By Mayor Randy Johnson
It starts with a click. Then off to a fulfillment center in Tracy, San Bernardino or Stockton. And like magic, in a day or two, your headphones or your Fit Bit or even your daughter’s five prom dresses arrive at your front door.
When that doorbell rings, someone rushes to the delivery and within seconds the contents are displayed for all to see. Don’t need five prom dresses? Not a problem. Just send back the other four with a pre-addressed, pre-paid label.
Ecommerce… it’s what’s right for the busy mom who has no time to shop or the dad who needs a part for his 1967 Camaro that would be impossible to find at a local dismantler. Welcome to the world of Amazon Prime.
For millions of online devotees, “You make shopping fun.” That is at least what a friend told me when describing his newfound pleasure of finding things online and buying them. No longer a reluctant tag-along with his wife on mall centric shopping excursions, he has a credit card and he knows how to use it. It’s little wonder that retail stores are going the way of the buggy whip and shopping centers all over the country are struggling.
For years our plans for a Scotts Valley Town Center have revolved around three main components: Retail shops and stores, residential housing, and a public gathering space. With the assault of online shopping, however, I believe our city has to take a hard look at the configuration of its prior plans.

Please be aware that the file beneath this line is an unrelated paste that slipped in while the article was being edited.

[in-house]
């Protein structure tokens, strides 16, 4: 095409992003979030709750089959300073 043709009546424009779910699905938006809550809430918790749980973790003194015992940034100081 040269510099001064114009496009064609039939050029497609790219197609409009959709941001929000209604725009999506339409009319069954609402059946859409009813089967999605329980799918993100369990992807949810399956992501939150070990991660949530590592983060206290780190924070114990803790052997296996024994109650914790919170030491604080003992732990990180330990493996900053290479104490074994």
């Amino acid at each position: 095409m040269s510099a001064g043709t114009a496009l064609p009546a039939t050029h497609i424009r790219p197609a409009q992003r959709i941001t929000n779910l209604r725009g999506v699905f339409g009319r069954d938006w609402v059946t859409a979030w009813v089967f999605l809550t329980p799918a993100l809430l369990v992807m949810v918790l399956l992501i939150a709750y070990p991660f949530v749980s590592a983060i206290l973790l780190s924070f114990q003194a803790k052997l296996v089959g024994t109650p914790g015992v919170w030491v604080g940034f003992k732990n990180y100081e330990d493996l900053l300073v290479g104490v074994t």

Ten years ago we were so very close to having the ideal blend of shops, public space and housing. That project had a heavy concentration of higher end women’s’ fashions, with stores like Chico’s and Jones of New York. The 2008 recession scuttled that dream and we have been trying to cobble together a successful formula since then.
Commercial Developers, however, are cautious investors and the trends for lifestyle projects are not favorable. “Can’t Miss” established retailers are closing stores all over the country: Radio Shack (1,430 stores) — Payless Shoes (800) — Office Depot (400) — Wet Seal (338) — Staples (228) — Jones Group (170) — Gap (140) — Macy’s (16) — The Limited… If we had built 120,000 square feet of retail in 2009, our consultants tell us that 10-20% would now be vacant. Nothing worse than dozens of vacant stores haunting a town center.
In October I will attend the annual shopping center convention (ICSC) in Los Angeles. In the past, I have met with scores and scores of retailers and developers. I have come close to begging an “In-N-Out Burger” rep to come visit our city, and they have on several occasions. Not interested mostly because they were concentrating on Arizona and Texas. We will continue to explore opportunities with a variety of retailers, but we will be open to smaller, more unique enterprises that may want to find their way to Scotts Valley.
In 2016 people spent more in restaurants and bars than in grocery stores. Food and drink will have to play a big part in our plans for the heart of our city.
A brewpub and restaurant is breaking ground this month and with a performing arts center moving forward with its plans, incremental progress will be made. We will continue to have a dialogue with the City of Santa Cruz as they own over 6 acres of land and we will be open to new ideas for this perplexing and difficult property.
By the way, I think a daughter should be able to invite her mother for lunch and an afternoon of shopping and conversation. All the better if they could do it right here in Scotts Valley. Preferable to click, click, click, don’t you think?